“On a Shoestring to Coorg is written in memoir style, straight from the shoulder with no punches pulled where likes and dislikes are concerned.”
NO MAJOR SPOILERS
This book is a classic of its kind, a memoir about the thing people most dread, a single woman travelling with a five year old. However, Dervla Murphy’s life has been full of path breaking travel – bicycling from Ireland to India and journeying mule back in Ethiopia, perhaps in an attempt to follow in RL Stephenson’s footsteps.
For a most travellers, Coorg may seem a more daunting adventure with the issues of child and pennilessness thrown in. Murphy only has what she carries on her back and she has bad memories of her previous Indian experiences – even though she does put that down to a lack of sensiblity on her own part. However, she attempts to revise her impressions through this trip, which is why she returns in 1973 with her daughter Rachel. Though one might think that the handicaps are even greater this time around, Rachel proves to be an unexpected boon in helping her mother connect with the locals and Murphy is quite happy to leave her playing in the jungle near their Thekkady hotel or let her go wandering with newfound Indian friends.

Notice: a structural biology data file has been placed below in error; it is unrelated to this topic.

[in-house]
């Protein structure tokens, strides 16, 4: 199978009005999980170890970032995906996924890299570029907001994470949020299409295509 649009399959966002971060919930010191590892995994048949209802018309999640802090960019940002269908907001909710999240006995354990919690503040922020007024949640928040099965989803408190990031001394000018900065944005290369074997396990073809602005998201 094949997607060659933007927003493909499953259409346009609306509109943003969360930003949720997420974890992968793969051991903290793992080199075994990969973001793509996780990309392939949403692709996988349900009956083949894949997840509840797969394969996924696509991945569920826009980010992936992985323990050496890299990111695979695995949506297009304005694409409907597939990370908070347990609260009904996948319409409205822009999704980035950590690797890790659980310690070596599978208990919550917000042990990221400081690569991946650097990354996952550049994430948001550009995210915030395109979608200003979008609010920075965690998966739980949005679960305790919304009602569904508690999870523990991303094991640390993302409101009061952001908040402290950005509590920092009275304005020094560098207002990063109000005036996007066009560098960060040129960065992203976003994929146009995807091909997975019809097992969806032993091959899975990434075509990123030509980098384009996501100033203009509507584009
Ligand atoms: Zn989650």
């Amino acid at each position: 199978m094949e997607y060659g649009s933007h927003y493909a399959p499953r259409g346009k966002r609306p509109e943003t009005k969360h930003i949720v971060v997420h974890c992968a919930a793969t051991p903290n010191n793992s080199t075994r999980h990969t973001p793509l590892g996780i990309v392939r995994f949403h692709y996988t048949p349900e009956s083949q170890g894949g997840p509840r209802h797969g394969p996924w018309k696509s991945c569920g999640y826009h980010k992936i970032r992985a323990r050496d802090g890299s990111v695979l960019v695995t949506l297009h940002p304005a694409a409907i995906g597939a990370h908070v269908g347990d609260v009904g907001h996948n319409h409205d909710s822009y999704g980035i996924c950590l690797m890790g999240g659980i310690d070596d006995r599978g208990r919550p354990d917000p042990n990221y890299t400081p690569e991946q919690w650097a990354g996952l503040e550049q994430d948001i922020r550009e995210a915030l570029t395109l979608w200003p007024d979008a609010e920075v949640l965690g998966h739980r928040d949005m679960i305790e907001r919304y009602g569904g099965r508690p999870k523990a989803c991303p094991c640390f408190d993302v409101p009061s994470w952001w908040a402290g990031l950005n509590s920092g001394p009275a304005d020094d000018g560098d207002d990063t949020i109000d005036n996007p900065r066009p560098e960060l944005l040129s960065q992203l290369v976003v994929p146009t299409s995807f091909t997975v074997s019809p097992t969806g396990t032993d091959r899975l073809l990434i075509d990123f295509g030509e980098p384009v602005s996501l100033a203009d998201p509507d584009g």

Leaving Bombay behind her – with a striking – though to an Indian obvious – description of the city’s poverty, she moves down the Malabar coast and then heads inland. Through this exploration she comes upon the lush secluded region of Coorg which seems more prosperous than the city she has left behind. There she finds that the people of Coorg are Anglicised, which is welcome, and hospitable but very conscious that association with foreigners may pollute them which leads to some explanation of Hindu principles and matters of caste.
On a Shoestring to Coorg is written in memoir style, straight from the shoulder with no punches pulled where likes and dislikes are concerned, punctuated by Rachel’s cuteness and the beauty of the scenery.
Murphy travels in the way one expects backpackers to do, on crammed buses, staying in fisherman’s huts and hotels with no stars, with no wish to hurry, just taking things as they come.
Added 21st June 2018